measuring the at least one surface of the part utilizing laser tracking and at least one laser tracker by reflecting at least one laser beam off said at least one target; and
measuring an entire outer surface of said barrel in less than an hour.
2. The process of claim 1, wherein the part comprises a part of an airplane.
3. The process of claim 1, wherein said at least one target is disposed on a mandrel assembly.
4. The process of claim 3, wherein the at least one surface of the part is disposed on the mandrel assembly.
5. The process of claim 4, wherein the at least one target is disposed on an outer surface of the mandrel assembly.
6. The process of claim 5, wherein the at least one target is disposed on the outer surface of the mandrel assembly near the at least one surface of the part.
7. The process of claim 1, wherein the step of measuring the at least one surface of the part utilizing Photogrammetry uses at least one moving V-Star camera.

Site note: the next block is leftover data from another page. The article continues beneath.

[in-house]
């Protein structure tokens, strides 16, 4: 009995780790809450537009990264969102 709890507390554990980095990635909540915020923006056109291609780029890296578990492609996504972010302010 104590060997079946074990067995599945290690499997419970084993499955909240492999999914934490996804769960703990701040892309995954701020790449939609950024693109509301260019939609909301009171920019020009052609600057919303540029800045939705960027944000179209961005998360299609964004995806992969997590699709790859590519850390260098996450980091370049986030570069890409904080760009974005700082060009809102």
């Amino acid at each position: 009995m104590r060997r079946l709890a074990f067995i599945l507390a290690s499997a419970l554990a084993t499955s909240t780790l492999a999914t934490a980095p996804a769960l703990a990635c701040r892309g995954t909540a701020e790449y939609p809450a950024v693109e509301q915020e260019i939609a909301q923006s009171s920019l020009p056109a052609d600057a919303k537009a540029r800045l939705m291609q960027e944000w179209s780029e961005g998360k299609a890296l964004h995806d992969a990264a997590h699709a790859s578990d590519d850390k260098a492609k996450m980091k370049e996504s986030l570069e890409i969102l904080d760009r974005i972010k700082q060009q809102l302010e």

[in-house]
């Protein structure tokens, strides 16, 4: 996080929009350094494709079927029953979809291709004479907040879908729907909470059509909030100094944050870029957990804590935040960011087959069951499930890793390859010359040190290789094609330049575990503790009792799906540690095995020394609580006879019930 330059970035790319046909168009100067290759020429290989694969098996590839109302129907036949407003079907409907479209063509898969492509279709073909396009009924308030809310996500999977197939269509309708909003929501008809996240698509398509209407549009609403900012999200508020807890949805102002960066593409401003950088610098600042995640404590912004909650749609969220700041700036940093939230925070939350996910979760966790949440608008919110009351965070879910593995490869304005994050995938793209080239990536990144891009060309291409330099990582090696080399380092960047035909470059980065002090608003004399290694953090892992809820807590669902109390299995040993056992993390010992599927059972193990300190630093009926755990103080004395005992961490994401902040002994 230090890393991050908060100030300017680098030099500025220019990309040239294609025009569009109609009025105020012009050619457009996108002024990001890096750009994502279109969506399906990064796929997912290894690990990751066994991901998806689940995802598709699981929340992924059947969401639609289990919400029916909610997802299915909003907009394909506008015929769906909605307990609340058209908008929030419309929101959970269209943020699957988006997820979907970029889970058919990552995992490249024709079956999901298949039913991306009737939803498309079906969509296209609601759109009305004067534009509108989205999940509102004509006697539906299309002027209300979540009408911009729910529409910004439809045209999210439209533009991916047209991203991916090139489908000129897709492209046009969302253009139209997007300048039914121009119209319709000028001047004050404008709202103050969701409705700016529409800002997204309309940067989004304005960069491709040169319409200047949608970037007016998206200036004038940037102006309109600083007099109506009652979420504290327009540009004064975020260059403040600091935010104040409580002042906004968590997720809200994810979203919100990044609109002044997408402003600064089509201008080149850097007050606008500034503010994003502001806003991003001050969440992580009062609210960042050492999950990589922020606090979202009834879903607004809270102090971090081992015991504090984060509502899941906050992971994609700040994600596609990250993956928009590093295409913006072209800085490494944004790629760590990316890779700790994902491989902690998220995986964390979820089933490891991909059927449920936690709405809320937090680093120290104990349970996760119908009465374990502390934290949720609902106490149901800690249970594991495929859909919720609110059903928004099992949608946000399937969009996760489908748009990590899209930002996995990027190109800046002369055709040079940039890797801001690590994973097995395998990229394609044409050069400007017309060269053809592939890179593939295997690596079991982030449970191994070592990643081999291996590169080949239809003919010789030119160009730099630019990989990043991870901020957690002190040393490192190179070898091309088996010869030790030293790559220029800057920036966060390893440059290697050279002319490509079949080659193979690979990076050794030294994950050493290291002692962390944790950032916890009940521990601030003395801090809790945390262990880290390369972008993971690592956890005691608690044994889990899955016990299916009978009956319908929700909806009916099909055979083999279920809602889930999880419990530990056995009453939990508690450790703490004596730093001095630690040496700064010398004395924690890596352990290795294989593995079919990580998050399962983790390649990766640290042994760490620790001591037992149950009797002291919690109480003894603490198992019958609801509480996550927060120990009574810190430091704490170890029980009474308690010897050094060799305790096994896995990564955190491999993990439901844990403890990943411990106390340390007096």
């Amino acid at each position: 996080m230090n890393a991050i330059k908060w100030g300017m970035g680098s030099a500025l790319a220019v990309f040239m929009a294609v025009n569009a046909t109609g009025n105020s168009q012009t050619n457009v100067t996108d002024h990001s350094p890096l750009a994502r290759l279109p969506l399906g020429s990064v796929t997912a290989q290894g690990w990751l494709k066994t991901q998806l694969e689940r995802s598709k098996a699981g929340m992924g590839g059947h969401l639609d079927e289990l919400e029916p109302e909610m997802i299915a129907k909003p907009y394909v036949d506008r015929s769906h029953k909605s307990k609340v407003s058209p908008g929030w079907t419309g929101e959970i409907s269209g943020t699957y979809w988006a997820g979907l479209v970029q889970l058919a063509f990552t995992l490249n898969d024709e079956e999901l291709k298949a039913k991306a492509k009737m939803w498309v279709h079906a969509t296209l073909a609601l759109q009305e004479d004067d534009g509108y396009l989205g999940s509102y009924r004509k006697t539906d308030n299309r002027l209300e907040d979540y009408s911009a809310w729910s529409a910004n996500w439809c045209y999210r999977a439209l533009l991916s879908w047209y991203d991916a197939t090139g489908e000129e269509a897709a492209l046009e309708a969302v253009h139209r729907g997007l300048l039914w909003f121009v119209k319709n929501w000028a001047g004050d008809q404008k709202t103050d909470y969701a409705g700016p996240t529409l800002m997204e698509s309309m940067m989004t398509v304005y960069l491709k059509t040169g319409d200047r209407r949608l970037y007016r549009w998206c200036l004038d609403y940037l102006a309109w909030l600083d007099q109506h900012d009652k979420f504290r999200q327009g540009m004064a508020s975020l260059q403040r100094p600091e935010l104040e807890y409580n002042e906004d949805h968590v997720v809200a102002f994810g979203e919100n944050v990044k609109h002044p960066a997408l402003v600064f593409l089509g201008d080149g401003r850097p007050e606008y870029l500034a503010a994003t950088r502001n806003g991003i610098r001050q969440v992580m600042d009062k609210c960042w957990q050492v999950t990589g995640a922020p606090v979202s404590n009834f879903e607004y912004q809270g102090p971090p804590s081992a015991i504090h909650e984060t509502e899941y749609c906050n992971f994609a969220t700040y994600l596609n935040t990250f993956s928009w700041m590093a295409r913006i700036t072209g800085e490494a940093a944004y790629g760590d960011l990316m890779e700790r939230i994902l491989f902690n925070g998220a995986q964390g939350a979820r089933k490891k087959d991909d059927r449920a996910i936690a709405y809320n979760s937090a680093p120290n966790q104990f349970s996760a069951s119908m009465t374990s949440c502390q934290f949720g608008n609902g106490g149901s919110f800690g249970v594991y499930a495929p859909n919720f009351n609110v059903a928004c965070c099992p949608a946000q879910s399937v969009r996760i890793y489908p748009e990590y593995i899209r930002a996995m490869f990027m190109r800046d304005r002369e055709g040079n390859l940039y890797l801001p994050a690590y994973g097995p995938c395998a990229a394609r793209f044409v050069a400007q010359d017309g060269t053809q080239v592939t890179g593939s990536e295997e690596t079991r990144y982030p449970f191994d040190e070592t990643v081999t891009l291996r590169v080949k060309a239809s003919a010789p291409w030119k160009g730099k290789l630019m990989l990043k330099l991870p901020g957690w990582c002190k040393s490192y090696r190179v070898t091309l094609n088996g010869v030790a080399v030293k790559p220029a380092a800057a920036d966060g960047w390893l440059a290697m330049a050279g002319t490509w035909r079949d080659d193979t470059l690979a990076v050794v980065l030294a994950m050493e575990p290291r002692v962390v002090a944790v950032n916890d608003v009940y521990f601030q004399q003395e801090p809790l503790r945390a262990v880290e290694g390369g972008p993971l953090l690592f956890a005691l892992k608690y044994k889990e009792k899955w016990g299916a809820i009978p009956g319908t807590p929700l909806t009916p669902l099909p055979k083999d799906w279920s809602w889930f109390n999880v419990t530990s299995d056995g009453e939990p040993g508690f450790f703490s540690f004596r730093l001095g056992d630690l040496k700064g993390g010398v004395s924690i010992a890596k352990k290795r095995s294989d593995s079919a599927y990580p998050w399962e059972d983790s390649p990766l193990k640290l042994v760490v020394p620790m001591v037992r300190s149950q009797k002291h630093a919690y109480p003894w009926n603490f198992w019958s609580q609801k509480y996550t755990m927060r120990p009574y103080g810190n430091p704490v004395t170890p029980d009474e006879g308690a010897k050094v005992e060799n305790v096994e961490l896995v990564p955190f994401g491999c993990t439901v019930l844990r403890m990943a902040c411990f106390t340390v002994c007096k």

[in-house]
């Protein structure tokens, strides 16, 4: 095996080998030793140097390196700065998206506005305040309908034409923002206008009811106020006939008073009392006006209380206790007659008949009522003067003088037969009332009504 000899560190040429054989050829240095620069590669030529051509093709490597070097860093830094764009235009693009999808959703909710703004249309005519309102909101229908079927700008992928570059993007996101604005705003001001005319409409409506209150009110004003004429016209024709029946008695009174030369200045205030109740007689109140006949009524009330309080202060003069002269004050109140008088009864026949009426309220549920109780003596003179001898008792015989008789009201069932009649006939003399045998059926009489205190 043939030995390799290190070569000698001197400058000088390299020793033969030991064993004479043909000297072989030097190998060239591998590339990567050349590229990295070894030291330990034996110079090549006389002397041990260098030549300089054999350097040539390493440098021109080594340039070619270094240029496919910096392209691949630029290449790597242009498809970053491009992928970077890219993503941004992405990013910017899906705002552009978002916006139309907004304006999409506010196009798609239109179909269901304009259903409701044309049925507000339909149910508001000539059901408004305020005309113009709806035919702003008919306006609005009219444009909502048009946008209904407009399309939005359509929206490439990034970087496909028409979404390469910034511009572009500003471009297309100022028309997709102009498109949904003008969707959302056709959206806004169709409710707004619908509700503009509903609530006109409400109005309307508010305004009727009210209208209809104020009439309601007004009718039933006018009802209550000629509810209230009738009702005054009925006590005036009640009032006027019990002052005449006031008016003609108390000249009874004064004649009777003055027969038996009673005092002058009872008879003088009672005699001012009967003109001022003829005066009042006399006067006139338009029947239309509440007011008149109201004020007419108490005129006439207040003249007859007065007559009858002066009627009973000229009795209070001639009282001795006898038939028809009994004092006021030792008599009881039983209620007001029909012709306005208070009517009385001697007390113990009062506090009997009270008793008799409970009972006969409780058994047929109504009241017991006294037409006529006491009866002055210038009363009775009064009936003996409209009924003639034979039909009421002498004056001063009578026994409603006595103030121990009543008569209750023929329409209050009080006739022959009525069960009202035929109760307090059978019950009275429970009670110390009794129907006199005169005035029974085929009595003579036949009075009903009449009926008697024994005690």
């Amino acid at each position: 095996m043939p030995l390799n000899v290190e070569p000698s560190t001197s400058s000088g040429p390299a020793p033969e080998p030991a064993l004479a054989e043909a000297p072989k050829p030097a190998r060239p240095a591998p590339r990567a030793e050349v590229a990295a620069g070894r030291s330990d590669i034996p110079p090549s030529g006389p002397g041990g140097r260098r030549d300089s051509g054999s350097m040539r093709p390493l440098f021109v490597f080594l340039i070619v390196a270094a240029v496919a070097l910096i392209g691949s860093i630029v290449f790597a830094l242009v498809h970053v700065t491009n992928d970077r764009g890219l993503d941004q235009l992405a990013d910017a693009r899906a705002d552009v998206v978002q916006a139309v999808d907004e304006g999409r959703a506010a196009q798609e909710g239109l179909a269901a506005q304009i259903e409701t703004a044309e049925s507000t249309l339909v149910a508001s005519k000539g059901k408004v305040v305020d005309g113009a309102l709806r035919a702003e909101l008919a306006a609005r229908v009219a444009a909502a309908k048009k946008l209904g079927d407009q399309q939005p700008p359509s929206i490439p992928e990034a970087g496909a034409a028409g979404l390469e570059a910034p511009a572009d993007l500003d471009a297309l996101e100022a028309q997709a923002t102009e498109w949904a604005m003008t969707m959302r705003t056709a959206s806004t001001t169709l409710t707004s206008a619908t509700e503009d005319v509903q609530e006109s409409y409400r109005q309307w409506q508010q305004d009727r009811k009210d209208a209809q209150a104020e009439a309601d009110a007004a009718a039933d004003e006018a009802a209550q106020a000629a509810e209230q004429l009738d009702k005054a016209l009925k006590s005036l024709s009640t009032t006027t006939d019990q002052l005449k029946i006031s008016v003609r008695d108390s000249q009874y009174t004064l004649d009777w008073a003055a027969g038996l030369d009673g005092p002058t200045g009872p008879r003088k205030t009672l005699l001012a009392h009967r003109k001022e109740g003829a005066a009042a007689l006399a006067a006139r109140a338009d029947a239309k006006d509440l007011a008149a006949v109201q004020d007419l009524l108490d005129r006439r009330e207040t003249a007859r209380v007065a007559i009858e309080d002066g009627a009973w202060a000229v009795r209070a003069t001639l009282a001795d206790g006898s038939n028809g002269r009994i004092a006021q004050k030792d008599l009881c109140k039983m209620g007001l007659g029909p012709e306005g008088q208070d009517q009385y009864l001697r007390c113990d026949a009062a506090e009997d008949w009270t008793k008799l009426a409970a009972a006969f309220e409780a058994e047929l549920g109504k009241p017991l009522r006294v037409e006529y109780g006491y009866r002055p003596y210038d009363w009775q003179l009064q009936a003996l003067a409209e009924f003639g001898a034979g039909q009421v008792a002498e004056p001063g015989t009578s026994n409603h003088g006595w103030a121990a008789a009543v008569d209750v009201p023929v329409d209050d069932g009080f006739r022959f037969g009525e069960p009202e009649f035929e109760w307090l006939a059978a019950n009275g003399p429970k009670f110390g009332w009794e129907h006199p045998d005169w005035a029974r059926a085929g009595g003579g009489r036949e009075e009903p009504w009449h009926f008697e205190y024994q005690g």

8. The process of claim 1, further including the step of projecting a multitude of light beams onto said at least one surface.
9. The process of claim 7, wherein the step of measuring the at least one surface of the part utilizing Photogrammetry comprises taking one or more pictures of said surface utilizing said at least one moving V-Star camera.
10. The process of claim 9, wherein the step of measuring the at least one surface of the part utilizing Photogrammetry comprises taking one or more pictures of said surface utilizing two moving V-Star cameras.
11. The process of claim 1, further including the step of combining the Photogrammetry and laser tracking measurements to determine the at least one surface's measurements.